Press Release
Contact Information: Hussein Ibish
October 2, 2007 - 12:00am

Washington, D.C., October 3 -- The American Task Force on Palestine (ATFP) held a briefing today at the Carnegie Endowment for International Peace. The briefing, moderated by Ambassador Samuel Lewis, was titled "Palestinian Unity: The Question of Hamas". ATFP Advocacy Director Mr. Ghaith Al-Omari and Dr. Robert Malley, Middle East and North Africa Program Director at the International Crisis Group, answered four questions in turn presented by Ambassador Lewis, two on the issue of Palestinian unity and Hamas and two on the fall Mideast meeting.

The first question posed concerned the policy of building up the West Bank while isolating Hamas in Gaza, the likely end game of such a policy, and the possibility of Hamas sabotaging the West Bank effort. Malley argued that there are real limitations hamstringing any substantial progress in the West Bank and in reaching an agreement with Israel. He added that until the Palestinians 'conclude the evolution of their political system' it was hard to imagine that the Palestinians will accept having to make the concessions that Palestinian president Abbas may present as part of an agreement with Israel, nor could the Palestinian Authority (PA) implement an agreement given the weakness of the security apparatus and Hamas opposition.

Al-Omari responded by saying that ultimately Hamas, as representing a sizable Palestinian Islamist constituency, has to be engaged and become part of the political system. However on the question of timing, he said that Abbas cannot engage with them in the immediate future due the political cost of 'legitimating' Hamas' Gaza take-over, and the real possibility of the re-cutting of international aid. Past attempts at national unity had papered over serious Hamas-Fatah differences and without Hamas accepting the PLO charter, UNSCR 242 and the two-state solution reconciliation was unlikely. Omari added that Hamas had weakened itself with its Gaza take-over and its ability to sabotage peace negotiations. If the PA is perceived as beginning a serious process of security and governance reform, coupled with movement on the peace front, in the short term the West Bank could present a model in contrast with the Hamas model in Gaza.

The second question concerned whether Hamas was a monolith or whether there existed factional differences, particularly between the religious and nationalist strains, that could be exploited. Omari answered that the Gaza take-over reflected differences within Hamas, with the power dynamics shifting in favor of the more hardcore elements. As such, 'engaging Hamas at this time would legitimize these elements and their violent take-over.' Malley's answer diverged on this issue by arguing that we should not wait until any divisions within Hamas were clarified, but should try and strengthen the more moderate elements with Arab countries providing the back channels for talks. Not talking to Hamas would empower the radical elements.

The third question focused on the fall Mideast meeting, projected for late November in Annapolis, MD. Malley said that failure would result in serious damage to all parties. While a detailed final-status agreement was not an option, what was likely was a statement, based on core issue parameters, that allows both Israelis and Palestinians to claim that they had begun a serious process. Omari defined success for the meeting as the setting of general contours of a permanent deal giving momentum to a robust process that would follow. This process must include elements distinguishing it from previous processes, such as staggered Arab participation, rewards for both parties, reversal of Israeli actions in Jerusalem and some type of settlement freeze to start. He added that success should not be defined solely by a detailed document produced by the meeting nor by Arab participation.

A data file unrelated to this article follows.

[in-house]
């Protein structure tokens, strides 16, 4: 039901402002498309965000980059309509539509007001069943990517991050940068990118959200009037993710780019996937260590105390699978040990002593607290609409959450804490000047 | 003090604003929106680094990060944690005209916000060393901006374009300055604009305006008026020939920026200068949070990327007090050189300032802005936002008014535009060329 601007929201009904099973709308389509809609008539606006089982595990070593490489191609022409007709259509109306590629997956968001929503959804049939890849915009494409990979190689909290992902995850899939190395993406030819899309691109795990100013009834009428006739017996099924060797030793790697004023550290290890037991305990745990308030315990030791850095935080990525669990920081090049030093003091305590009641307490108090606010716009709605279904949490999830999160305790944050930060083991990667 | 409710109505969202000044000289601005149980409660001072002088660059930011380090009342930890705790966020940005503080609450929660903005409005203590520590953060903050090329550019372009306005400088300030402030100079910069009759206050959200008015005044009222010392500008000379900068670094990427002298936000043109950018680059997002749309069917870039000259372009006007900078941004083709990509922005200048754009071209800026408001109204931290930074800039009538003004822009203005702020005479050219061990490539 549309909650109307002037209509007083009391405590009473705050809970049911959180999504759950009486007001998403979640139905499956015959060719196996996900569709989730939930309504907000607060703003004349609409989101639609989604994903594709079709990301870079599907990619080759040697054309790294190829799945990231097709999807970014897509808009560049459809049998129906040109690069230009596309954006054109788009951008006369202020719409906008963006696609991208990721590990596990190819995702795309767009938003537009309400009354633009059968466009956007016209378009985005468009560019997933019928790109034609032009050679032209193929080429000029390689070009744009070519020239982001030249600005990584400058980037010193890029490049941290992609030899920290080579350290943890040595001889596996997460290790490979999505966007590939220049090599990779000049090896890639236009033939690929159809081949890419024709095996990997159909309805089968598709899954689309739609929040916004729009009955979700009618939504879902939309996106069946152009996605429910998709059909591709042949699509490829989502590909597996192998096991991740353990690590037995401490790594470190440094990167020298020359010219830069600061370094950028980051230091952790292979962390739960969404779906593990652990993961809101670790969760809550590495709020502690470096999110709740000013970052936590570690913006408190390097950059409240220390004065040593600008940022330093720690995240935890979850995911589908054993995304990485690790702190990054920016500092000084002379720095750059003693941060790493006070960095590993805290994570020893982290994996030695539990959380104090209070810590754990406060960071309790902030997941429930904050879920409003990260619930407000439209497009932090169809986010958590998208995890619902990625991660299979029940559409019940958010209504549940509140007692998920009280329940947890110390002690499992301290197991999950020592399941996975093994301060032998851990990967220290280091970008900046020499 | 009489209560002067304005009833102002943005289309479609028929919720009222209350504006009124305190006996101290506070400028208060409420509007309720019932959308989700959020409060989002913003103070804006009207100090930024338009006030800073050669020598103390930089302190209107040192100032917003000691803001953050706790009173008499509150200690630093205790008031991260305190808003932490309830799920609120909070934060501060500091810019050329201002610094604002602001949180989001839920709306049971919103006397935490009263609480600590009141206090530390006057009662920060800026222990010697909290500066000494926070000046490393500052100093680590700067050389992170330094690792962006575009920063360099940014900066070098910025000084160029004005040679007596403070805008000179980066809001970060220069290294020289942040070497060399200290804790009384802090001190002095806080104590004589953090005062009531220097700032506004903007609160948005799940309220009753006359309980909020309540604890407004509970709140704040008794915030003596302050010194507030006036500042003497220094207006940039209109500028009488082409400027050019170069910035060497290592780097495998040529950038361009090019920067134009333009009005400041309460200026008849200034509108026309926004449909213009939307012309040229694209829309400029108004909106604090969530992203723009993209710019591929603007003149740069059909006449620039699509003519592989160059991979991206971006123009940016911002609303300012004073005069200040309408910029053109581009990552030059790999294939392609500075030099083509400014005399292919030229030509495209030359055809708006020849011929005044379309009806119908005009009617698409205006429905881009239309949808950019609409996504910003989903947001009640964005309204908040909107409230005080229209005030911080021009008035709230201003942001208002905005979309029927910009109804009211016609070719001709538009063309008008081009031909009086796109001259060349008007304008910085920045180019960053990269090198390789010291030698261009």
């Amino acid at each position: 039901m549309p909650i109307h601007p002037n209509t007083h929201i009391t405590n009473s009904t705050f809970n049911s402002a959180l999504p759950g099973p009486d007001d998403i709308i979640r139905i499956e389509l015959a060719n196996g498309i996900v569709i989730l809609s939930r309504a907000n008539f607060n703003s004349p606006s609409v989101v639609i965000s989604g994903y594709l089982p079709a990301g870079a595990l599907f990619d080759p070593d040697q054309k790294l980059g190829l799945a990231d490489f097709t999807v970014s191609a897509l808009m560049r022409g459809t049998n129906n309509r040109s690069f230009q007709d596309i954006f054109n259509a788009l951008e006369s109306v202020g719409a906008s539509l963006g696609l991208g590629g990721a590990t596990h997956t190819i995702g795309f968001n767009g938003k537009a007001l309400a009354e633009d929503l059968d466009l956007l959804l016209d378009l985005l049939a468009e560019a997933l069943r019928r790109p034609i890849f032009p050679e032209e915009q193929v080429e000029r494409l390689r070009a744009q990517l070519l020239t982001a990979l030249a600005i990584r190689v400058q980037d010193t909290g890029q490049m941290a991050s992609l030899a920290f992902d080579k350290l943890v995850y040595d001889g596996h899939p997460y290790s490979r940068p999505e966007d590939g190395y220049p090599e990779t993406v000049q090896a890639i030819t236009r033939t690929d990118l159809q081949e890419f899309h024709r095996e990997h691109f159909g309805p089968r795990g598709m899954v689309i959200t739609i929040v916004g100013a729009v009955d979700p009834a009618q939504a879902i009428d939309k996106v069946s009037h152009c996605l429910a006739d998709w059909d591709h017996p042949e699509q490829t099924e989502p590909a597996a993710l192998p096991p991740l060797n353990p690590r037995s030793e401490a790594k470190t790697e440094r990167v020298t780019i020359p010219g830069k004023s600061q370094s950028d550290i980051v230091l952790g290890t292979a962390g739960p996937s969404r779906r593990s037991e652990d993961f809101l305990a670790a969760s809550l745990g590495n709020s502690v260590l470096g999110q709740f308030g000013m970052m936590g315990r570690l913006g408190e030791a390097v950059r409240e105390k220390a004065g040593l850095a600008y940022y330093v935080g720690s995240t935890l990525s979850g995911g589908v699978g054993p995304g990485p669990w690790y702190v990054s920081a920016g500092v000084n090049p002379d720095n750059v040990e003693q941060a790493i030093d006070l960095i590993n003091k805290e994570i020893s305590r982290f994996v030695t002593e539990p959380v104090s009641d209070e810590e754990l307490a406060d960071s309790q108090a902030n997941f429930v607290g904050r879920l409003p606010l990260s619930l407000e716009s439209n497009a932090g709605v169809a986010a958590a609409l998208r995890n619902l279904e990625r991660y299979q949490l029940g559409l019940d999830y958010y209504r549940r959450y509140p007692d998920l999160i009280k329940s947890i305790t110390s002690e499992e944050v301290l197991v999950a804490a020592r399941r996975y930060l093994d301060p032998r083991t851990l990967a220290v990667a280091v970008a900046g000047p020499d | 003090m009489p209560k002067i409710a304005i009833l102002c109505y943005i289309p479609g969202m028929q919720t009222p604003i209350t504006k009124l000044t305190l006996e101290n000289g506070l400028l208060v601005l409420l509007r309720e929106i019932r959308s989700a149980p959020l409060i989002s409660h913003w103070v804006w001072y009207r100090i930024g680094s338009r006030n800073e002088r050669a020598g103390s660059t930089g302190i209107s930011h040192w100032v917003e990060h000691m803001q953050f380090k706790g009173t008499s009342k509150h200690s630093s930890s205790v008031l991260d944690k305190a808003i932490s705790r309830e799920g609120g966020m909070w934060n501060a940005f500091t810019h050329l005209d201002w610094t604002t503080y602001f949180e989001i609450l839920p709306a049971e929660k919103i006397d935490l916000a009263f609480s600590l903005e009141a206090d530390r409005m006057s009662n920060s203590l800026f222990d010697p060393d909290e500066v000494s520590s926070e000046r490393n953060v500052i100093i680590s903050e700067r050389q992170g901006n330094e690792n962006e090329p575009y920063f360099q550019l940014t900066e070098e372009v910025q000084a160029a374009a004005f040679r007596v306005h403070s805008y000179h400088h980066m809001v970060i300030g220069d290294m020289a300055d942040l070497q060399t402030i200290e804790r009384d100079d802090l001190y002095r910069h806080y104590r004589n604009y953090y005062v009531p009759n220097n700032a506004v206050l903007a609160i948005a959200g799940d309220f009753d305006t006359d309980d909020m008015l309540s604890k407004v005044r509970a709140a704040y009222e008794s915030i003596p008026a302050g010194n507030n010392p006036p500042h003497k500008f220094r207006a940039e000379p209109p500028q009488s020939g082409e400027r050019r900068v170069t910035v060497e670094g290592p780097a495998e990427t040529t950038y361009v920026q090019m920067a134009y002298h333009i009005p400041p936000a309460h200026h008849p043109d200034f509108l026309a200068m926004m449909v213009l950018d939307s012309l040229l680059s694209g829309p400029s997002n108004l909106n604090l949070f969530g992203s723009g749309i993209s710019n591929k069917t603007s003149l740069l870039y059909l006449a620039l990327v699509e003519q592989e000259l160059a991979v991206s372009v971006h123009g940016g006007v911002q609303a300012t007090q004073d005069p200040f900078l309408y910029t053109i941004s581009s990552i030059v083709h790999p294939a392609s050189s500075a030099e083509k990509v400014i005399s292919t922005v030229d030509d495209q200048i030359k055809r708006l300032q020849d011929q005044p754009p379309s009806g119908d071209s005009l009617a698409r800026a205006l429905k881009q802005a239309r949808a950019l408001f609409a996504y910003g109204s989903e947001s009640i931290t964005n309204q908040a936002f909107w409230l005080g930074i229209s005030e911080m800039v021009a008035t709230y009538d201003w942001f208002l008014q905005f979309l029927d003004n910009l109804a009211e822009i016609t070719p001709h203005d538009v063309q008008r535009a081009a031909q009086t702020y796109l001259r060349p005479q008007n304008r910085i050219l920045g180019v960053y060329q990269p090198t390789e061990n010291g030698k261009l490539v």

The final question dealt with the issue of the role of the U.S. in terms of presidential backing for Secretary Rice's efforts and possible pressure on Israelis and Palestinians to cross their minimum 'red lines' possibly resulting in Saudi attendance at the meeting. Omari responded by saying that President Bush was backing Rice in her efforts, but it was unlikely that the Saudis would attend without a real breakthrough. Saudi attendance would be 'a huge gain for Israel' and Omari was unsure Israel was willing to pay the political price for it, although he foresaw the possibility of future Saudi engagement as the post-meeting process unfolds. He added that the U.S. would not push Israel to the point of confrontation with pressure on Abbas as the weakest link being more likely, although he cautioned against that.

Malley agreed that it would be difficult for the Saudis to attend, adding that there were regional reasons for that too. The U.S. would not push Israel to cross any red lines, adding that the Palestinians too would be reluctant to get into too many details on an agreement due to 'sensitive issues like the refugees' preferring to emphasize developing a robust process to follow.

In the Q&A session that followed, Omari noted that the situation in Gaza was not only a humanitarian one but also an economic one with the collapse of the private sector. This situation hurts not only the Gazans, but also Abbas and Fayyad. Malley noted a positive evolution in terms of the Israeli political elite and public opinion regarding perceiving a Palestinian state as an Israeli interest, but added that this had not yet translated into political decisions. The question was whether this positive evolution regarding a Palestinian state could catch up with facts on the ground working to undermine a two-state solution.


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